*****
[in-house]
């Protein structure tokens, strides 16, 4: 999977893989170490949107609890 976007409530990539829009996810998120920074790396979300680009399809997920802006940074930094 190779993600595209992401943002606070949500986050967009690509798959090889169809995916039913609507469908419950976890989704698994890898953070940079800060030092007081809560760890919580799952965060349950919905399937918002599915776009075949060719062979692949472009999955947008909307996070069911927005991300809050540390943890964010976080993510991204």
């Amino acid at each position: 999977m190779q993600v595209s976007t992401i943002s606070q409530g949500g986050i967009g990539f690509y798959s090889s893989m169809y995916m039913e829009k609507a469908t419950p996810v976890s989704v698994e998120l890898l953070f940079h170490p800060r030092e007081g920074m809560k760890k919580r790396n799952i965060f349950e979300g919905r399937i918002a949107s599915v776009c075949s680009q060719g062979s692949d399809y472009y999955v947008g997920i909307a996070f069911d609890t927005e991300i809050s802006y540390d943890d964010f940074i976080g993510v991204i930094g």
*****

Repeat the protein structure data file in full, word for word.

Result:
[in-house]
């Protein structure tokens, strides 16, 4: 999977893989170490949107609890 976007409530990539829009996810998120920074790396979300680009399809997920802006940074930094 190779993600595209992401943002606070949500986050967009690509798959090889169809995916039913609507469908419950976890989704698994890898953070940079800060030092007081809560760890919580799952965060349950919905399937918002599915776009075949060719062979692949472009999955947008909307996070069911927005991300809050540390943890964010976080993510991204």
């Amino acid at each position: 999977m190779q993600v595209s976007t992401i943002s606070q409530g949500g986050i967009g990539f690509y798959s090889s893989m169809y995916m039913e829009k609507a469908t419950p996810v976890s989704v698994e998120l890898l953070f940079h170490p800060r030092e007081g920074m809560k760890k919580r790396n799952i965060f349950e979300g919905r399937i918002a949107s599915v776009c075949s680009q060719g062979s692949d399809y472009y999955v947008g997920i909307a996070f069911d609890t927005e991300i809050s802006y540390d943890d964010f940074i976080g993510v991204i930094g």